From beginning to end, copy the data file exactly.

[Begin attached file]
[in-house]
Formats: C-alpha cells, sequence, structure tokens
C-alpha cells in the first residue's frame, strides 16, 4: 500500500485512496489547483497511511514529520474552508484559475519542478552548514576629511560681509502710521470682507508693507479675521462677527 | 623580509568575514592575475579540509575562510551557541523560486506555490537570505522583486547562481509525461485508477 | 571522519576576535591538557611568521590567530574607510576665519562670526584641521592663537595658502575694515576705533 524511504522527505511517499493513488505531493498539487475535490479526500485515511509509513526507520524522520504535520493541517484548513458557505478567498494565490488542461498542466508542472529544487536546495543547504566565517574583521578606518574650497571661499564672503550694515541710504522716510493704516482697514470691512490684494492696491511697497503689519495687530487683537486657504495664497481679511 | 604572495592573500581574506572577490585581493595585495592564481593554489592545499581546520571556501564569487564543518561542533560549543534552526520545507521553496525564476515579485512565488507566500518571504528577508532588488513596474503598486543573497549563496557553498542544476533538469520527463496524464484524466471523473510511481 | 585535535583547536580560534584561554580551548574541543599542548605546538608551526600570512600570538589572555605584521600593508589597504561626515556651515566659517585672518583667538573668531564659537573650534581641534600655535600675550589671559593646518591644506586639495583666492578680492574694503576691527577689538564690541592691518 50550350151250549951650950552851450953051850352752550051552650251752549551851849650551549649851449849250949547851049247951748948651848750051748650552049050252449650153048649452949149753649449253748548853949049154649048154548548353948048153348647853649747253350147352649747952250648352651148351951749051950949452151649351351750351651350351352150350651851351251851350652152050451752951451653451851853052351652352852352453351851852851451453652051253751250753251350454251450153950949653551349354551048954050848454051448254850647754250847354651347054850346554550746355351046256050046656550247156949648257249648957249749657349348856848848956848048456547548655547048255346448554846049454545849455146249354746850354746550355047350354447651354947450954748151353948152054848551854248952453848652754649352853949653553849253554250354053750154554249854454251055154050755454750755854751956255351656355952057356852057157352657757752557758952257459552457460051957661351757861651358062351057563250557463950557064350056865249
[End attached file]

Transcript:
[in-house]
Formats: C-alpha cells, sequence, structure tokens
C-alpha cells in the first residue's frame, strides 16, 4: 500500500485512496489547483497511511514529520474552508484559475519542478552548514576629511560681509502710521470682507508693507479675521462677527 | 623580509568575514592575475579540509575562510551557541523560486506555490537570505522583486547562481509525461485508477 | 571522519576576535591538557611568521590567530574607510576665519562670526584641521592663537595658502575694515576705533 524511504522527505511517499493513488505531493498539487475535490479526500485515511509509513526507520524522520504535520493541517484548513458557505478567498494565490488542461498542466508542472529544487536546495543547504566565517574583521578606518574650497571661499564672503550694515541710504522716510493704516482697514470691512490684494492696491511697497503689519495687530487683537486657504495664497481679511 | 604572495592573500581574506572577490585581493595585495592564481593554489592545499581546520571556501564569487564543518561542533560549543534552526520545507521553496525564476515579485512565488507566500518571504528577508532588488513596474503598486543573497549563496557553498542544476533538469520527463496524464484524466471523473510511481 | 585535535583547536580560534584561554580551548574541543599542548605546538608551526600570512600570538589572555605584521600593508589597504561626515556651515566659517585672518583667538573668531564659537573650534581641534600655535600675550589671559593646518591644506586639495583666492578680492574694503576691527577689538564690541592691518 50550350151250549951650950552851450953051850352752550051552650251752549551851849650551549649851449849250949547851049247951748948651848750051748650552049050252449650153048649452949149753649449253748548853949049154649048154548548353948048153348647853649747253350147352649747952250648352651148351951749051950949452151649351351750351651350351352150350651851351251851350652152050451752951451653451851853052351652352852352453351851852851451453652051253751250753251350454251450153950949653551349354551048954050848454051448254850647754250847354651347054850346554550746355351046256050046656550247156949648257249648957249749657349348856848848956848048456547548655547048255346448554846049454545849455146249354746850354746550355047350354447651354947450954748151353948152054848551854248952453848652754649352853949653553849253554250354053750154554249854454251055154050755454750755854751956255351656355952057356852057157352657757752557758952257459552457460051957661351757861651358062351057563250557463950557064350056865249